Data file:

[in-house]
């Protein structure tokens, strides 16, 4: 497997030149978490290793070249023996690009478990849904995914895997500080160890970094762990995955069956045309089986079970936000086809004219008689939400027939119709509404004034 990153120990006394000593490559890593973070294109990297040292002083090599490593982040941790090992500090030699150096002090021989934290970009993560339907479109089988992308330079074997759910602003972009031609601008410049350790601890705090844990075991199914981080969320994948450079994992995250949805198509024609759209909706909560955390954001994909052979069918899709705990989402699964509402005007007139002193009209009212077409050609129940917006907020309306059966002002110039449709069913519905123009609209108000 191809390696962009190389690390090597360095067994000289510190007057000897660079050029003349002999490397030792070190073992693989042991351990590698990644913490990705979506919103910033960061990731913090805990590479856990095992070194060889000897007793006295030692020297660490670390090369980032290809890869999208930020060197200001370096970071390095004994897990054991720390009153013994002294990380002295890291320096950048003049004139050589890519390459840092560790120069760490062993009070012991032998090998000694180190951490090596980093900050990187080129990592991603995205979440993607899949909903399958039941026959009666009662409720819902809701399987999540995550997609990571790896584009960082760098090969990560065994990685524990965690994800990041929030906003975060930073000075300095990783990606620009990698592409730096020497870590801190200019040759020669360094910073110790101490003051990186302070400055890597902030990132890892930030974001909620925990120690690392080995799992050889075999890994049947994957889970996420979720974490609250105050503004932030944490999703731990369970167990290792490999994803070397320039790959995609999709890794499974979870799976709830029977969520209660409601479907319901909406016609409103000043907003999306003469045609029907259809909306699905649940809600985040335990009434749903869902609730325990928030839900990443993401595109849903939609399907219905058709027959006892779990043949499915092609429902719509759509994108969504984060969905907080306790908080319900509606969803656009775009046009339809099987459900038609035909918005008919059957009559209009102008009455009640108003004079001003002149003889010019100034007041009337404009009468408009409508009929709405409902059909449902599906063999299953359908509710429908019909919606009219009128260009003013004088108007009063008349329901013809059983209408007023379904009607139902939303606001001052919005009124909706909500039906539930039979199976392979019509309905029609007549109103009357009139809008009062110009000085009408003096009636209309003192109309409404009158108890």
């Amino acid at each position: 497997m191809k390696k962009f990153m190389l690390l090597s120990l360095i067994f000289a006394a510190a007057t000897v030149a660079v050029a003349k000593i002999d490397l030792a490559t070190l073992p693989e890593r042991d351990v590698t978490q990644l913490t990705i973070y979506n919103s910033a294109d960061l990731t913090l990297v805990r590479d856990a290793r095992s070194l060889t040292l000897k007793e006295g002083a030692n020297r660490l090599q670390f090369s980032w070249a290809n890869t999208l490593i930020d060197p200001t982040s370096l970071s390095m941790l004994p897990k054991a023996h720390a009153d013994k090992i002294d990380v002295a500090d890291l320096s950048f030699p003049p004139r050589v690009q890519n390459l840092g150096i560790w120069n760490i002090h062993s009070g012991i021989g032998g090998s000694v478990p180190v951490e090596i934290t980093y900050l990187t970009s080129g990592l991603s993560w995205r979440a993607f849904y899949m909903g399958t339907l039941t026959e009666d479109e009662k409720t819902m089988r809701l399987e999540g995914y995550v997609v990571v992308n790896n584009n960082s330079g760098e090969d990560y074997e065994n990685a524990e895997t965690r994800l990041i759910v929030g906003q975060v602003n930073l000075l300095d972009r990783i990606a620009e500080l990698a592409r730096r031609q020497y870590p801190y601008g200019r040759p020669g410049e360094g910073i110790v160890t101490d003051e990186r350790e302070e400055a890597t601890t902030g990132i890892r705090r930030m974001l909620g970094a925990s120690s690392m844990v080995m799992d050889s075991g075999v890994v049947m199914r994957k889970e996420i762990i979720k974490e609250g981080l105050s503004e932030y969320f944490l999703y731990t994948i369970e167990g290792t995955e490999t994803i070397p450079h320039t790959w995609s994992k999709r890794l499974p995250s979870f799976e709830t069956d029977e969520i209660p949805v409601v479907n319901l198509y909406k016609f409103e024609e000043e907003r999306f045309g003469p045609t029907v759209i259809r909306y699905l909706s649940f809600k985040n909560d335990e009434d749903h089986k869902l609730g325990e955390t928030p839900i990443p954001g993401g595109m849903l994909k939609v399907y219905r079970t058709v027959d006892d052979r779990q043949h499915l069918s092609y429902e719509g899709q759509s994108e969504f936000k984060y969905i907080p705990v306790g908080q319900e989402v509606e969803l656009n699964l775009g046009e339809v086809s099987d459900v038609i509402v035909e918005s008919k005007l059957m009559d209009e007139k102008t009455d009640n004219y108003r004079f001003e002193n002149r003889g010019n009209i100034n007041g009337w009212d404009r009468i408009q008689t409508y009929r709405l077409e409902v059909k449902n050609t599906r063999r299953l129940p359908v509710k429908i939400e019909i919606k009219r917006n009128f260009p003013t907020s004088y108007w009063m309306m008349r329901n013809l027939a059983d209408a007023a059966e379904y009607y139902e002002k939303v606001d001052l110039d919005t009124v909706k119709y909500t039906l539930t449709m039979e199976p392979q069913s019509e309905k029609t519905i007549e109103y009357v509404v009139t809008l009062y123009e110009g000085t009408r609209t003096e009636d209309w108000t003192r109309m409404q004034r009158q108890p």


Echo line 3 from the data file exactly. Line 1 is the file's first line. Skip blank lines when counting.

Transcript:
């Amino acid at each position: 497997m191809k390696k962009f990153m190389l690390l090597s120990l360095i067994f000289a006394a510190a007057t000897v030149a660079v050029a003349k000593i002999d490397l030792a490559t070190l073992p693989e890593r042991d351990v590698t978490q990644l913490t990705i973070y979506n919103s910033a294109d960061l990731t913090l990297v805990r590479d856990a290793r095992s070194l060889t040292l000897k007793e006295g002083a030692n020297r660490l090599q670390f090369s980032w070249a290809n890869t999208l490593i930020d060197p200001t982040s370096l970071s390095m941790l004994p897990k054991a023996h720390a009153d013994k090992i002294d990380v002295a500090d890291l320096s950048f030699p003049p004139r050589v690009q890519n390459l840092g150096i560790w120069n760490i002090h062993s009070g012991i021989g032998g090998s000694v478990p180190v951490e090596i934290t980093y900050l990187t970009s080129g990592l991603s993560w995205r979440a993607f849904y899949m909903g399958t339907l039941t026959e009666d479109e009662k409720t819902m089988r809701l399987e999540g995914y995550v997609v990571v992308n790896n584009n960082s330079g760098e090969d990560y074997e065994n990685a524990e895997t965690r994800l990041i759910v929030g906003q975060v602003n930073l000075l300095d972009r990783i990606a620009e500080l990698a592409r730096r031609q020497y870590p801190y601008g200019r040759p020669g410049e360094g910073i110790v160890t101490d003051e990186r350790e302070e400055a890597t601890t902030g990132i890892r705090r930030m974001l909620g970094a925990s120690s690392m844990v080995m799992d050889s075991g075999v890994v049947m199914r994957k889970e996420i762990i979720k974490e609250g981080l105050s503004e932030y969320f944490l999703y731990t994948i369970e167990g290792t995955e490999t994803i070397p450079h320039t790959w995609s994992k999709r890794l499974p995250s979870f799976e709830t069956d029977e969520i209660p949805v409601v479907n319901l198509y909406k016609f409103e024609e000043e907003r999306f045309g003469p045609t029907v759209i259809r909306y699905l909706s649940f809600k985040n909560d335990e009434d749903h089986k869902l609730g325990e955390t928030p839900i990443p954001g993401g595109m849903l994909k939609v399907y219905r079970t058709v027959d006892d052979r779990q043949h499915l069918s092609y429902e719509g899709q759509s994108e969504f936000k984060y969905i907080p705990v306790g908080q319900e989402v509606e969803l656009n699964l775009g046009e339809v086809s099987d459900v038609i509402v035909e918005s008919k005007l059957m009559d209009e007139k102008t009455d009640n004219y108003r004079f001003e002193n002149r003889g010019n009209i100034n007041g009337w009212d404009r009468i408009q008689t409508y009929r709405l077409e409902v059909k449902n050609t599906r063999r299953l129940p359908v509710k429908i939400e019909i919606k009219r917006n009128f260009p003013t907020s004088y108007w009063m309306m008349r329901n013809l027939a059983d209408a007023a059966e379904y009607y139902e002002k939303v606001d001052l110039d919005t009124v909706k119709y909500t039906l539930t449709m039979e199976p392979q069913s019509e309905k029609t519905i007549e109103y009357v509404v009139t809008l009062y123009e110009g000085t009408r609209t003096e009636d209309w108000t003192r109309m409404q004034r009158q108890p």